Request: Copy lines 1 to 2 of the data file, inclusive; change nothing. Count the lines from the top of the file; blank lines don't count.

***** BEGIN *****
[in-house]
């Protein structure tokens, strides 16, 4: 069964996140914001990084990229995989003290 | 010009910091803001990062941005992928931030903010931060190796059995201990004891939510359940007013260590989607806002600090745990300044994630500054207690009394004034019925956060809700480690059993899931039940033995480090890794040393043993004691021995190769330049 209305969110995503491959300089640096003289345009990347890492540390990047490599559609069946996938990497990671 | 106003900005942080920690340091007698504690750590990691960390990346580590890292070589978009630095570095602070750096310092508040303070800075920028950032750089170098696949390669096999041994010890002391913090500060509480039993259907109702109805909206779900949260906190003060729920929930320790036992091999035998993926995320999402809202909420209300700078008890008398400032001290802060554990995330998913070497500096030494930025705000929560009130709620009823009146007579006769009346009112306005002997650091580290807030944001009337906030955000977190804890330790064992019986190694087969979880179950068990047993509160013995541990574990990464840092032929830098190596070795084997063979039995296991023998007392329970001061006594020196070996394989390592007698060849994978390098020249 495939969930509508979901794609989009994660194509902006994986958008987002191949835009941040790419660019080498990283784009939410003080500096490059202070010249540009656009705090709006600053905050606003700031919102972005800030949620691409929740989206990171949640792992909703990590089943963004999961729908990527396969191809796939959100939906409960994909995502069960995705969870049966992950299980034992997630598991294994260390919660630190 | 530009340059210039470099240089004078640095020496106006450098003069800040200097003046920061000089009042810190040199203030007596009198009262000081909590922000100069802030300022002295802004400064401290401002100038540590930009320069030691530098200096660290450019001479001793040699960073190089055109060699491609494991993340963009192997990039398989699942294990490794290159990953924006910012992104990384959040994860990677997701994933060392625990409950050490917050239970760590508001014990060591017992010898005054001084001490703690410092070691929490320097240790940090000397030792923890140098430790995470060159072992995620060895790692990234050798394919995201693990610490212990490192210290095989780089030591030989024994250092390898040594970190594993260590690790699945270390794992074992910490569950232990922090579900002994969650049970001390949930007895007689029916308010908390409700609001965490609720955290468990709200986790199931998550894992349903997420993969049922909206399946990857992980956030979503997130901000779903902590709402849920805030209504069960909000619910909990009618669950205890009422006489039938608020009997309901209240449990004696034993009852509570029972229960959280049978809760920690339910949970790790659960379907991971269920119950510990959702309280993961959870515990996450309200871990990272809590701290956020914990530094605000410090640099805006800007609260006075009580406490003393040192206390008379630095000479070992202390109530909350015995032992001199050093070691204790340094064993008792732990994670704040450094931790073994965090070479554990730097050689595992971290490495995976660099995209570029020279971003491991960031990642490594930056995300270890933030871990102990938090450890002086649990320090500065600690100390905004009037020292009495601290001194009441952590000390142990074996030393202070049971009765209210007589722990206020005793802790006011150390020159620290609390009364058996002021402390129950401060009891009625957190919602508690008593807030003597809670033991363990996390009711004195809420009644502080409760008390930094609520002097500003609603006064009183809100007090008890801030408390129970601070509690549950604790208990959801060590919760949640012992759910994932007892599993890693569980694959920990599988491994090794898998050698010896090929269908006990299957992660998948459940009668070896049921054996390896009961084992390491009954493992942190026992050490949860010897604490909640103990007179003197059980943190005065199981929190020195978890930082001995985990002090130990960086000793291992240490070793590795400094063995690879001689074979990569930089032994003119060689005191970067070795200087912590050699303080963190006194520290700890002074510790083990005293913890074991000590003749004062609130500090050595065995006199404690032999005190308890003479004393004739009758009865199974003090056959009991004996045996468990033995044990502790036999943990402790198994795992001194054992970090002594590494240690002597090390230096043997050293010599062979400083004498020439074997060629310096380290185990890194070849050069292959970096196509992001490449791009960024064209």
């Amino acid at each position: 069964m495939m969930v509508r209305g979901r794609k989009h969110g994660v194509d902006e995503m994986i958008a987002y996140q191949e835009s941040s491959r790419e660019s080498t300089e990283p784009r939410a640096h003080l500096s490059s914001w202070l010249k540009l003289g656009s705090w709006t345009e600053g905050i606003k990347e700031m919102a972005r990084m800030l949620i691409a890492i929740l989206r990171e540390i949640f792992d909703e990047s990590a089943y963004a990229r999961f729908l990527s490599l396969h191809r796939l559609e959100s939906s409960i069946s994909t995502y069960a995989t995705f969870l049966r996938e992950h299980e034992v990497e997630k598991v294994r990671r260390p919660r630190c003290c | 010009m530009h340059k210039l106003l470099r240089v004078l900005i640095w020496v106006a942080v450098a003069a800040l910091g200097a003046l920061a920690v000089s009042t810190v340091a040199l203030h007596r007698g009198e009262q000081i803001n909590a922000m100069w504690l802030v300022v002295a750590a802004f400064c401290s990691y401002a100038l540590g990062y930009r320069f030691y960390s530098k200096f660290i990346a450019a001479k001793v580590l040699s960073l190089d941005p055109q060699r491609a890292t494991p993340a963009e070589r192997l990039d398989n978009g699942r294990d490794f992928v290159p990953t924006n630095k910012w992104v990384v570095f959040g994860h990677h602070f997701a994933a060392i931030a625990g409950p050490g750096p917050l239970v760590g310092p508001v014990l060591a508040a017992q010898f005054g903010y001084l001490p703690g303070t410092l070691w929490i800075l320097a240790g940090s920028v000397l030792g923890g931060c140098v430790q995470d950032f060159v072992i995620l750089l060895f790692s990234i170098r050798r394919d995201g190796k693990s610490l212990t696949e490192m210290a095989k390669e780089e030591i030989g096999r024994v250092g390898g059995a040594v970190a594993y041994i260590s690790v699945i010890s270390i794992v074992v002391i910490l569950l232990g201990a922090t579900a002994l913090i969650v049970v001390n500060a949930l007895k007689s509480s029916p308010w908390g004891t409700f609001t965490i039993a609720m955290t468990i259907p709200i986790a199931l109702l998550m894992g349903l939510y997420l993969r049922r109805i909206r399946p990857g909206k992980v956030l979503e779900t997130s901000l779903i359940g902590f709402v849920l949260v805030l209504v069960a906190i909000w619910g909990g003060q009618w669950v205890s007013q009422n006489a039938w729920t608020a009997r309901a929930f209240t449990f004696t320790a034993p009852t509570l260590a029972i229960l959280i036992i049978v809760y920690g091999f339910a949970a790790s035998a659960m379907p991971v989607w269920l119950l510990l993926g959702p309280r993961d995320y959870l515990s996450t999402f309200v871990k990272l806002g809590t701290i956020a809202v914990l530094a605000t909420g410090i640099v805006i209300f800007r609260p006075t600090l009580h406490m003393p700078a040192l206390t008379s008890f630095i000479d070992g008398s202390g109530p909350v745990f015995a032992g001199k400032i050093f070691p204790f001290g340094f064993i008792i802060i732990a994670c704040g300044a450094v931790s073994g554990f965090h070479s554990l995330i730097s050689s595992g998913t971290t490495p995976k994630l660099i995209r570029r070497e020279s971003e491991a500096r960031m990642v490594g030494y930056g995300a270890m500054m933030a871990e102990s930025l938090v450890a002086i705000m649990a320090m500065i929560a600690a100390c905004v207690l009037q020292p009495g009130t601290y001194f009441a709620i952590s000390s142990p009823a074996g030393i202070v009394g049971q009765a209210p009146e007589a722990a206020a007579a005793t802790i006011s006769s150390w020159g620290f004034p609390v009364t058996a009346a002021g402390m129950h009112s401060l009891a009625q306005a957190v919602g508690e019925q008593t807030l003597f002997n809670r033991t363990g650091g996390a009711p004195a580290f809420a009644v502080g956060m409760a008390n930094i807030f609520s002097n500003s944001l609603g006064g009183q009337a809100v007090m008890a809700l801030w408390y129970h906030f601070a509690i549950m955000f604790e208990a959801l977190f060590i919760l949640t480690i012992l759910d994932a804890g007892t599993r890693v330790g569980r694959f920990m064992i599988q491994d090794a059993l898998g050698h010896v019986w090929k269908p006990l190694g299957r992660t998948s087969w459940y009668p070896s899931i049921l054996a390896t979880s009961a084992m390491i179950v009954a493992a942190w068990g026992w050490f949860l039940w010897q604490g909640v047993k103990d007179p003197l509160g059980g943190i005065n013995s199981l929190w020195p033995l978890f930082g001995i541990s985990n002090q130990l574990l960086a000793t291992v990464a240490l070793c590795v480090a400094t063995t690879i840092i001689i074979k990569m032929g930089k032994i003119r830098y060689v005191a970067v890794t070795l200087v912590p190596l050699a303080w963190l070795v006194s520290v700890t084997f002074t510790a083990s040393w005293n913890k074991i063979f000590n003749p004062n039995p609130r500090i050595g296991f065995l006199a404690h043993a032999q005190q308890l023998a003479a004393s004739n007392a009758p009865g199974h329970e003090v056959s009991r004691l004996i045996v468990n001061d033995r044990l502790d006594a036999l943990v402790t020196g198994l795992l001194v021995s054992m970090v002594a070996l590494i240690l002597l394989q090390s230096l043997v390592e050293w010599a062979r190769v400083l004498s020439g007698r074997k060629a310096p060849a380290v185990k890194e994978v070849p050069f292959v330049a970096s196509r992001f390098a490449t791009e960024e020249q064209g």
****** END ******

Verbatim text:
[in-house]
């Protein structure tokens, strides 16, 4: 069964996140914001990084990229995989003290 | 010009910091803001990062941005992928931030903010931060190796059995201990004891939510359940007013260590989607806002600090745990300044994630500054207690009394004034019925956060809700480690059993899931039940033995480090890794040393043993004691021995190769330049 209305969110995503491959300089640096003289345009990347890492540390990047490599559609069946996938990497990671 | 106003900005942080920690340091007698504690750590990691960390990346580590890292070589978009630095570095602070750096310092508040303070800075920028950032750089170098696949390669096999041994010890002391913090500060509480039993259907109702109805909206779900949260906190003060729920929930320790036992091999035998993926995320999402809202909420209300700078008890008398400032001290802060554990995330998913070497500096030494930025705000929560009130709620009823009146007579006769009346009112306005002997650091580290807030944001009337906030955000977190804890330790064992019986190694087969979880179950068990047993509160013995541990574990990464840092032929830098190596070795084997063979039995296991023998007392329970001061006594020196070996394989390592007698060849994978390098020249 495939969930509508979901794609989009994660194509902006994986958008987002191949835009941040790419660019080498990283784009939410003080500096490059202070010249540009656009705090709006600053905050606003700031919102972005800030949620691409929740989206990171949640792992909703990590089943963004999961729908990527396969191809796939959100939906409960994909995502069960995705969870049966992950299980034992997630598991294994260390919660630190 | 530009340059210039470099240089004078640095020496106006450098003069800040200097003046920061000089009042810190040199203030007596009198009262000081909590922000100069802030300022002295802004400064401290401002100038540590930009320069030691530098200096660290450019001479001793040699960073190089055109060699491609494991993340963009192997990039398989699942294990490794290159990953924006910012992104990384959040994860990677997701994933060392625990409950050490917050239970760590508001014990060591017992010898005054001084001490703690410092070691929490320097240790940090000397030792923890140098430790995470060159072992995620060895790692990234050798394919995201693990610490212990490192210290095989780089030591030989024994250092390898040594970190594993260590690790699945270390794992074992910490569950232990922090579900002994969650049970001390949930007895007689029916308010908390409700609001965490609720955290468990709200986790199931998550894992349903997420993969049922909206399946990857992980956030979503997130901000779903902590709402849920805030209504069960909000619910909990009618669950205890009422006489039938608020009997309901209240449990004696034993009852509570029972229960959280049978809760920690339910949970790790659960379907991971269920119950510990959702309280993961959870515990996450309200871990990272809590701290956020914990530094605000410090640099805006800007609260006075009580406490003393040192206390008379630095000479070992202390109530909350015995032992001199050093070691204790340094064993008792732990994670704040450094931790073994965090070479554990730097050689595992971290490495995976660099995209570029020279971003491991960031990642490594930056995300270890933030871990102990938090450890002086649990320090500065600690100390905004009037020292009495601290001194009441952590000390142990074996030393202070049971009765209210007589722990206020005793802790006011150390020159620290609390009364058996002021402390129950401060009891009625957190919602508690008593807030003597809670033991363990996390009711004195809420009644502080409760008390930094609520002097500003609603006064009183809100007090008890801030408390129970601070509690549950604790208990959801060590919760949640012992759910994932007892599993890693569980694959920990599988491994090794898998050698010896090929269908006990299957992660998948459940009668070896049921054996390896009961084992390491009954493992942190026992050490949860010897604490909640103990007179003197059980943190005065199981929190020195978890930082001995985990002090130990960086000793291992240490070793590795400094063995690879001689074979990569930089032994003119060689005191970067070795200087912590050699303080963190006194520290700890002074510790083990005293913890074991000590003749004062609130500090050595065995006199404690032999005190308890003479004393004739009758009865199974003090056959009991004996045996468990033995044990502790036999943990402790198994795992001194054992970090002594590494240690002597090390230096043997050293010599062979400083004498020439074997060629310096380290185990890194070849050069292959970096196509992001490449791009960024064209």